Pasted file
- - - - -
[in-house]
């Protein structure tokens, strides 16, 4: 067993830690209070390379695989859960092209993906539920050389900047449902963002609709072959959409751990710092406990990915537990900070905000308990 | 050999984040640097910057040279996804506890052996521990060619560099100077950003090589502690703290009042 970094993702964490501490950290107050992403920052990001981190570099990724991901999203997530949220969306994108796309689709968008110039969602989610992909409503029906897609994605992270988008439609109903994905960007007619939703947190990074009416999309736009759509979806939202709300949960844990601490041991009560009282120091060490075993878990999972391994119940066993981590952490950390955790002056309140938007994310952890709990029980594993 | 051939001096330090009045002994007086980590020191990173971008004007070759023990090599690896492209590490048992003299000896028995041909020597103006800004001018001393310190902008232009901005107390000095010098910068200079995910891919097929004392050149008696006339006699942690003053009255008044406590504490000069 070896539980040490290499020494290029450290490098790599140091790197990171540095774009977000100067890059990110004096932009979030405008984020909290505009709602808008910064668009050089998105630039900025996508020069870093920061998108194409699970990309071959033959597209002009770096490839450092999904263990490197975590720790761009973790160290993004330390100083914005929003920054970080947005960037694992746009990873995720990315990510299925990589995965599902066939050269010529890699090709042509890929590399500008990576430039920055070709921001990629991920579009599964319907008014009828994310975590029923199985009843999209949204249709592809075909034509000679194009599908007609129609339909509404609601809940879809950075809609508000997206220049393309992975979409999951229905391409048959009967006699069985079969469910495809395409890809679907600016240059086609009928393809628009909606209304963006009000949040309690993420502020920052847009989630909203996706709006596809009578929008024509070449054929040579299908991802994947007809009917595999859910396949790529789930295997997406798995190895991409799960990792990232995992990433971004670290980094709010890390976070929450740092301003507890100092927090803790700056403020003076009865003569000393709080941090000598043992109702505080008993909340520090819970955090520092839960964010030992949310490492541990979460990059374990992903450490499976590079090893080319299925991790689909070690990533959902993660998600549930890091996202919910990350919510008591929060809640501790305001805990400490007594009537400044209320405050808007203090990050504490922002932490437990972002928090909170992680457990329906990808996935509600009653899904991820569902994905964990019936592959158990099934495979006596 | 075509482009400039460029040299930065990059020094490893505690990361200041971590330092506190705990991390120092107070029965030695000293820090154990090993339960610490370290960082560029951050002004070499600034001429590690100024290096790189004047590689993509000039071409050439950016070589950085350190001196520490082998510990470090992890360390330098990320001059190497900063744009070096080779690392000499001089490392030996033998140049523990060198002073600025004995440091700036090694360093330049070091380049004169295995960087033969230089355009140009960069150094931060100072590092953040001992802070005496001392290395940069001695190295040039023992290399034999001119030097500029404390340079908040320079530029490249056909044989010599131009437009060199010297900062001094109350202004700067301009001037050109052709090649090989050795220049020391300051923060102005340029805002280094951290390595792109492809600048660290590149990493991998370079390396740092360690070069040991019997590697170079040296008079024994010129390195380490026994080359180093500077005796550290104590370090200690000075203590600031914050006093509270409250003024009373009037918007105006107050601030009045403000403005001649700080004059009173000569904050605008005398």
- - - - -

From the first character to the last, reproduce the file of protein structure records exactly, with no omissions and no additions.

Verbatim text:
[in-house]
């Protein structure tokens, strides 16, 4: 067993830690209070390379695989859960092209993906539920050389900047449902963002609709072959959409751990710092406990990915537990900070905000308990 | 050999984040640097910057040279996804506890052996521990060619560099100077950003090589502690703290009042 970094993702964490501490950290107050992403920052990001981190570099990724991901999203997530949220969306994108796309689709968008110039969602989610992909409503029906897609994605992270988008439609109903994905960007007619939703947190990074009416999309736009759509979806939202709300949960844990601490041991009560009282120091060490075993878990999972391994119940066993981590952490950390955790002056309140938007994310952890709990029980594993 | 051939001096330090009045002994007086980590020191990173971008004007070759023990090599690896492209590490048992003299000896028995041909020597103006800004001018001393310190902008232009901005107390000095010098910068200079995910891919097929004392050149008696006339006699942690003053009255008044406590504490000069 070896539980040490290499020494290029450290490098790599140091790197990171540095774009977000100067890059990110004096932009979030405008984020909290505009709602808008910064668009050089998105630039900025996508020069870093920061998108194409699970990309071959033959597209002009770096490839450092999904263990490197975590720790761009973790160290993004330390100083914005929003920054970080947005960037694992746009990873995720990315990510299925990589995965599902066939050269010529890699090709042509890929590399500008990576430039920055070709921001990629991920579009599964319907008014009828994310975590029923199985009843999209949204249709592809075909034509000679194009599908007609129609339909509404609601809940879809950075809609508000997206220049393309992975979409999951229905391409048959009967006699069985079969469910495809395409890809679907600016240059086609009928393809628009909606209304963006009000949040309690993420502020920052847009989630909203996706709006596809009578929008024509070449054929040579299908991802994947007809009917595999859910396949790529789930295997997406798995190895991409799960990792990232995992990433971004670290980094709010890390976070929450740092301003507890100092927090803790700056403020003076009865003569000393709080941090000598043992109702505080008993909340520090819970955090520092839960964010030992949310490492541990979460990059374990992903450490499976590079090893080319299925991790689909070690990533959902993660998600549930890091996202919910990350919510008591929060809640501790305001805990400490007594009537400044209320405050808007203090990050504490922002932490437990972002928090909170992680457990329906990808996935509600009653899904991820569902994905964990019936592959158990099934495979006596 | 075509482009400039460029040299930065990059020094490893505690990361200041971590330092506190705990991390120092107070029965030695000293820090154990090993339960610490370290960082560029951050002004070499600034001429590690100024290096790189004047590689993509000039071409050439950016070589950085350190001196520490082998510990470090992890360390330098990320001059190497900063744009070096080779690392000499001089490392030996033998140049523990060198002073600025004995440091700036090694360093330049070091380049004169295995960087033969230089355009140009960069150094931060100072590092953040001992802070005496001392290395940069001695190295040039023992290399034999001119030097500029404390340079908040320079530029490249056909044989010599131009437009060199010297900062001094109350202004700067301009001037050109052709090649090989050795220049020391300051923060102005340029805002280094951290390595792109492809600048660290590149990493991998370079390396740092360690070069040991019997590697170079040296008079024994010129390195380490026994080359180093500077005796550290104590370090200690000075203590600031914050006093509270409250003024009373009037918007105006107050601030009045403000403005001649700080004059009173000569904050605008005398």